Originally posted 10/3/2009
Publisher: Random House
At the beginning of the summer, the elderly owner of an independent bookstore in Washington handed me a book from her display table and said, “Read it. You’ll love it.”
I looked at this old woman standing before me and wondered why she was so sure of herself. I didn’t know her. Sure, she seemed well-read—she was the owner of a bookstore, after all. But how could she pass such a judgment, recommending a book to someone she had only just met?
I glanced down at the book’s cover—Olive Kitteridge, by Elizabeth Strout— and noticed the seal, “Winner of the Pulitzer Prize” in the top right corner. I guessed the novel had won the prize for something. I decided to buy the book.
After finishing Olive Kitteridge, I now understand the store owner’s confidence. She could recommend it to any customer in her bookstore and, chances are, they would love it too. It’s the kind of novel you can’t put down, one that you feel a part of, with a story that sticks with you for months, perhaps years, after reading the final page.
Elizabeth Strout’s novel is essentially a book of short stories, and the thread sewing them together is the character, Olive Kitteridge. The story weaves through the lives of those residing in a small town on the coast of Maine. As the characters’ narratives unfold, truths about the human condition come to light, revealing a complete portrait of a complicated woman.
Olive is the neighbor you never want to live next to, the friend who may just be more of an unfortunate acquaintance, the wife who never appreciates you, and the mother who makes your life a living hell. She is a retired school teacher and a force to be reckoned with—overweight and spitfire, with a prickly personality that leaves a sour aftertaste.
As one elderly woman in the town says, “Olive had a way about her that was absolutely without apology.”
As a reader, you dislike her, and yet find her life absorbing. The complexities in her personality are frustrating, appalling, endearing, captivating, and always so… real. She is a reflection of us in moments when life seems unfair, bewildering, beautiful, and forgiving. Yet, the novel is not just about Olive. With each chapter, new characters are introduced, spanning all ages and dispositions. One story features a talented, dreadfully shy pianist who is aggressively confronted by an old lover. Another paints a touching picture of an elderly couple facing their final years together. One man returns to the town to contemplate his mother’s suicide and his own lonely place in the world.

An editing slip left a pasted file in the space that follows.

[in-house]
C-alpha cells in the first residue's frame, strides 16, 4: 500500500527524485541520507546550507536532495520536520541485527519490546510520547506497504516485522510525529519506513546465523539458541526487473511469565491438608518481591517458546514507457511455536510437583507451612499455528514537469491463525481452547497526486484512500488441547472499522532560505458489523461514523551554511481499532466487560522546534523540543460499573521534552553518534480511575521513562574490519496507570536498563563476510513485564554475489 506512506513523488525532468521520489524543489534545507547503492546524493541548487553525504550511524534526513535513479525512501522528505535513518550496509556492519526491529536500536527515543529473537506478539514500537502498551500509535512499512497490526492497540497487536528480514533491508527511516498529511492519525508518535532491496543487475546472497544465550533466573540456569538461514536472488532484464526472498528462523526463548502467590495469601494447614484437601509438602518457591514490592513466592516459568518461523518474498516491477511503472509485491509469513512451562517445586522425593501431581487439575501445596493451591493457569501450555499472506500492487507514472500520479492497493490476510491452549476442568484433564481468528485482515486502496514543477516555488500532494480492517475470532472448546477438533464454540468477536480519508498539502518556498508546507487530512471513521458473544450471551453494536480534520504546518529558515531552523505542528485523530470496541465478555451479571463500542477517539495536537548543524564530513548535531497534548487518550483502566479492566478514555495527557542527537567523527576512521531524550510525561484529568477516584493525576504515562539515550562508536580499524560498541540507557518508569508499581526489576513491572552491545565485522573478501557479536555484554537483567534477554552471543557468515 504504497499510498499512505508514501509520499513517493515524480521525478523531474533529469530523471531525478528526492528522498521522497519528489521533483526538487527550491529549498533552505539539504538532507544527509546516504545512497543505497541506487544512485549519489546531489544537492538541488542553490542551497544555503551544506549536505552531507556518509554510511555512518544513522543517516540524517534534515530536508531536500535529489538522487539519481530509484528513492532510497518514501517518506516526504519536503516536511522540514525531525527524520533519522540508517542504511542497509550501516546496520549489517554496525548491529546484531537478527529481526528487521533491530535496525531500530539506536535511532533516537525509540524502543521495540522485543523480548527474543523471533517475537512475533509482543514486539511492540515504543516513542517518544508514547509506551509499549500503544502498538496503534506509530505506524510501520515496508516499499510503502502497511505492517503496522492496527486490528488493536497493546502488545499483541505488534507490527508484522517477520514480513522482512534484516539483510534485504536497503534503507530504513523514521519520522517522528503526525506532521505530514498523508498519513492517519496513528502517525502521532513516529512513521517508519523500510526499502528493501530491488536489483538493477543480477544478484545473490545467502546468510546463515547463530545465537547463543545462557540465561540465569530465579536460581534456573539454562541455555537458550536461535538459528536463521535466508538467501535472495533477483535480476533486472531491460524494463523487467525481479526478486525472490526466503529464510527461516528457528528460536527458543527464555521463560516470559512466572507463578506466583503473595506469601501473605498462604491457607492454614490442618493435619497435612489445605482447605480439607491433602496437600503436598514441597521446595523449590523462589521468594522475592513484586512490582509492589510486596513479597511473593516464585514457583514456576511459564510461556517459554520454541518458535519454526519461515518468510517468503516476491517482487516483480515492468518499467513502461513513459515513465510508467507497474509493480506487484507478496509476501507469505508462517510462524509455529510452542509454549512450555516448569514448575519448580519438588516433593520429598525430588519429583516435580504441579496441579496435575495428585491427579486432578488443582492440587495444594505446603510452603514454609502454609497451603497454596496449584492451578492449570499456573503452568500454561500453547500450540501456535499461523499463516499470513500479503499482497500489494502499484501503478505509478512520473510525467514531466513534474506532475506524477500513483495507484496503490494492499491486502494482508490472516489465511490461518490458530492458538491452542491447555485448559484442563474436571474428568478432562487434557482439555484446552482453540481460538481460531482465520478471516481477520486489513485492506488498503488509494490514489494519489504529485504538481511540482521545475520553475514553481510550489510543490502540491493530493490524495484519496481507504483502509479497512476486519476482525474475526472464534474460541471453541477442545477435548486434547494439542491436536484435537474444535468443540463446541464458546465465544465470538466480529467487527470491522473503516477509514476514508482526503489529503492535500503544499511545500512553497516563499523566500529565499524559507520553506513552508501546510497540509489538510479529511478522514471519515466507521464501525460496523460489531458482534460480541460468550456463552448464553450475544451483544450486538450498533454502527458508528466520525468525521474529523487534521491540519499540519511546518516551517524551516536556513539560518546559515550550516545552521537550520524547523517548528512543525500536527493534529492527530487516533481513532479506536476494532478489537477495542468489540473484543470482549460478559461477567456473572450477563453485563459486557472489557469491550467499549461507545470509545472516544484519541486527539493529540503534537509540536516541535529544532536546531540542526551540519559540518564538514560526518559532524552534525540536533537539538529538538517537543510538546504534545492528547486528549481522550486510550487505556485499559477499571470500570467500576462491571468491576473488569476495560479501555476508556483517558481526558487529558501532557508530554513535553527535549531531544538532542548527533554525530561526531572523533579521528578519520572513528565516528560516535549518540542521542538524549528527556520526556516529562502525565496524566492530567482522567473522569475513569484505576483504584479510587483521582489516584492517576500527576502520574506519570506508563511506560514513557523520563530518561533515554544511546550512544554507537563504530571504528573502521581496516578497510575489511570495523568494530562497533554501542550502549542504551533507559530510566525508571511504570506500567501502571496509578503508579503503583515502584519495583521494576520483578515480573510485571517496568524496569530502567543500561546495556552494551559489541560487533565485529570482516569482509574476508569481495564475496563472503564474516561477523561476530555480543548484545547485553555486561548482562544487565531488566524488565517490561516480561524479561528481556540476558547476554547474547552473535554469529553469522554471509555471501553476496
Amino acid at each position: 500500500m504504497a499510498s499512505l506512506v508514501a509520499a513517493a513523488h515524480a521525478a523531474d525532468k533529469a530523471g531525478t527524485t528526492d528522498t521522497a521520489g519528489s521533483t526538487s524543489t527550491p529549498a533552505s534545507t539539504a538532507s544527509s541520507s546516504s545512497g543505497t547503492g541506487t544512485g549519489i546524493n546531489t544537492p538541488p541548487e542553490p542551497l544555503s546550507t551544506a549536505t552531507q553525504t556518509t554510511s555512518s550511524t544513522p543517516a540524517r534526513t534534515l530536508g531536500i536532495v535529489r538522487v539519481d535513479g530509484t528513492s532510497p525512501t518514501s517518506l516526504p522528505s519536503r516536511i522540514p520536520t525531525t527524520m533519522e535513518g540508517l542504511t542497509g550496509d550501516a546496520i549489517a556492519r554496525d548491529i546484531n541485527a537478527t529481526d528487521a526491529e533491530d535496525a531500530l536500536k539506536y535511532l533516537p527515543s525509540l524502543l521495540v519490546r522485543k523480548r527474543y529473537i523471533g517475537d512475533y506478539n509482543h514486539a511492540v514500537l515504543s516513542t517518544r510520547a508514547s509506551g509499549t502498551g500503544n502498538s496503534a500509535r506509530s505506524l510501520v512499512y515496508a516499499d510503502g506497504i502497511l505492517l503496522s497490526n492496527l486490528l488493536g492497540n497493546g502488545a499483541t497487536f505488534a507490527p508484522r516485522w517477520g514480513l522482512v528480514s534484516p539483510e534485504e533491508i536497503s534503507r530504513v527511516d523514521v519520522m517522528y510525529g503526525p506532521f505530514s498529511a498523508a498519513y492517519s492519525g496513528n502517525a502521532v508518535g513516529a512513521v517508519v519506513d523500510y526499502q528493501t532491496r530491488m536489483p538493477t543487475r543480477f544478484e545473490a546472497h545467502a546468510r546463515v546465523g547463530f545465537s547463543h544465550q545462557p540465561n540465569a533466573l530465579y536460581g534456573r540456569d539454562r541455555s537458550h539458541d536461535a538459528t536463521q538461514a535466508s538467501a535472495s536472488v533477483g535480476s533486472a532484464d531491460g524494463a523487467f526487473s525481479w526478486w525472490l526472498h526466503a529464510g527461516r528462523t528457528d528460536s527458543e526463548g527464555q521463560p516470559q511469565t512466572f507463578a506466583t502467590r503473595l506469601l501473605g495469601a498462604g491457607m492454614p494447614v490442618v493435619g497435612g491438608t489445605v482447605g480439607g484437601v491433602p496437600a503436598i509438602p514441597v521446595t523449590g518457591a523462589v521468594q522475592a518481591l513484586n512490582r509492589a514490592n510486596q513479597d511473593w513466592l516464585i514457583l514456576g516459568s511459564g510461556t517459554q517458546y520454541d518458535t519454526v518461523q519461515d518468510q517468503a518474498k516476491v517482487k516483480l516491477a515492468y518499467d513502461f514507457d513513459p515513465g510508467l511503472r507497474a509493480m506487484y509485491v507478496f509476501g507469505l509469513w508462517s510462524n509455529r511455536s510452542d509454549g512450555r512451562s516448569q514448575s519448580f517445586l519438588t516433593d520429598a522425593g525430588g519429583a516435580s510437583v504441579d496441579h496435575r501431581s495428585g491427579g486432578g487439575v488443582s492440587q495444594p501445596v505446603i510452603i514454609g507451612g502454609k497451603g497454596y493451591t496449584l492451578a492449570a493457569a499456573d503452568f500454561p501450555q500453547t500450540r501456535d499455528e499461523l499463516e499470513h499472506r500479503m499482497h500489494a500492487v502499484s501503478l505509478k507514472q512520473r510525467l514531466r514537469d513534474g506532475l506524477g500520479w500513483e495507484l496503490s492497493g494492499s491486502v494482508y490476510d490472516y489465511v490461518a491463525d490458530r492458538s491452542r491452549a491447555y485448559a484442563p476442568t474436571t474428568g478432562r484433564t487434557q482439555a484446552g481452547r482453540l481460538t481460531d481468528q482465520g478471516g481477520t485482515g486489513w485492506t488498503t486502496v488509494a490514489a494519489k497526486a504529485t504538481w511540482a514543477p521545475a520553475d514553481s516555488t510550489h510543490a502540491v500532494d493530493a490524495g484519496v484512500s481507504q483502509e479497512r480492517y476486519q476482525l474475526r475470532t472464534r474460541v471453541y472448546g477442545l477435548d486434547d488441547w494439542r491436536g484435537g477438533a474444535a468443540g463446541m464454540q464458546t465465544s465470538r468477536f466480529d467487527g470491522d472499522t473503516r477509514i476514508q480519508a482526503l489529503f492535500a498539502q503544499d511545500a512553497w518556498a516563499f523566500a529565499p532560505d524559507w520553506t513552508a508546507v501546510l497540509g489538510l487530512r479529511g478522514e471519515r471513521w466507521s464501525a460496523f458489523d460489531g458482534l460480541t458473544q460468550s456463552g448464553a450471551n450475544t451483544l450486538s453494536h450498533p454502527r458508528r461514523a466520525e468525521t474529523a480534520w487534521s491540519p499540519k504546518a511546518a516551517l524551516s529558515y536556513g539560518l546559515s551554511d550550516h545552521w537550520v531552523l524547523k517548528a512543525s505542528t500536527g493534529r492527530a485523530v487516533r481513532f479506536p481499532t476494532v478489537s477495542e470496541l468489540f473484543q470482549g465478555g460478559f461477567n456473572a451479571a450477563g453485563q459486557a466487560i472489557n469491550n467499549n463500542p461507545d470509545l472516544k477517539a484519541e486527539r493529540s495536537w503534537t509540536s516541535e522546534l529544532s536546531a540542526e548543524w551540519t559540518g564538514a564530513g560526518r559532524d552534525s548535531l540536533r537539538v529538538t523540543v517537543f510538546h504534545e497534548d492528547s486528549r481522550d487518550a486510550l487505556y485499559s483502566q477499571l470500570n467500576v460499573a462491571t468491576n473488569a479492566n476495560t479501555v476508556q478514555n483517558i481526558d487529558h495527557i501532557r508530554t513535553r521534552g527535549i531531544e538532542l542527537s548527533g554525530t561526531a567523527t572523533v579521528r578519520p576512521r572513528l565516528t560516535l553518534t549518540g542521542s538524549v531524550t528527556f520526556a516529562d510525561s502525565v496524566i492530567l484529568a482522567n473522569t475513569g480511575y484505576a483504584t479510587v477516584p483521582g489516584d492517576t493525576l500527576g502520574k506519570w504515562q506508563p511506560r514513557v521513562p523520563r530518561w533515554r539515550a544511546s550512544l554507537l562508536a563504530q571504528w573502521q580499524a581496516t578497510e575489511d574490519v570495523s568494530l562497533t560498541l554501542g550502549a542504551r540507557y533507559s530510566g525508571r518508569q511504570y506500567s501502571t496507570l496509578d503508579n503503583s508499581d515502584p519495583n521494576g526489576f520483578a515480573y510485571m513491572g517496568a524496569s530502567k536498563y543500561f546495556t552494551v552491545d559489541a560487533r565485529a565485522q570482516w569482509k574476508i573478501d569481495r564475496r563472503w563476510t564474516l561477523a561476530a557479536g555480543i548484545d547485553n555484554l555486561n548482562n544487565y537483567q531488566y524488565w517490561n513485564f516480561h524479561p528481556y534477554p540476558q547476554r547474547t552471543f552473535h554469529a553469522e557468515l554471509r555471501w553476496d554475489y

Many of the book’s messages seem to say: “Life is hard, wear a helmet.” But in their darkest moments, the characters often exhibit an admirable amount of courage and compassion.
“The characters live lives of quiet, and no so quiet, desperation,” said Walt Hoffman, at a Spellbinder’s Book Club meeting for the novel in Bishop, CA.
In one chapter, Olive encounters an anorexic young woman and begins to cry. “I don’t know who you are,” Olive confesses, “but young lady, you’re breaking my heart.” “I’m starving, too,” Olive tells her. “Why do you think I eat every doughnut in sight?” “You’re not starving,” the girl replies, looking at this large woman, with her thick wrists and hands. “Sure I am,” Olive says. “We all are.”
The novel’s characters are not immune to loneliness and regret. At times they seem vulnerable and weak, but certain experiences bring them empowerment and clarity. Life can be a dark struggle, yet, like in real life, they persist.
“They were so human, all the characters,” said Joan Popp, a member of the Spellbinder book club. “These people were just so amazingly real to me.”
The five attendees of the book club, me included, all fell in love with the book. Although our ages differed by decades, the novel had reminded each of us of important life lessons we often forget.
“A lot of people don’t really live in the moment,” said Lynne Almeida, co-owner of Spellbinder Books. “They don’t realize what they have until it’s gone.”
The novel is a testament to the dynamic aspect of all relationships—the growth, pain, and love that come with human connections. Olive Kitteridge leads us into the complex lives of people dealing with both the harsh and tender realities of the world.
Yes, Olive Kitteridge won the Pulitzer Prize for a reason, perhaps several. It reminds us what it means to be human and to value the gifts life gives us. It’s the kind of book that makes you slow down for the last ten pages because you don’t want the story to end.
“This was such a meticulously and carefully crafted book,” said Kathy Morey, a book club member. “The style of writing made you slow down to match the pace of the town. It was just marvelous!”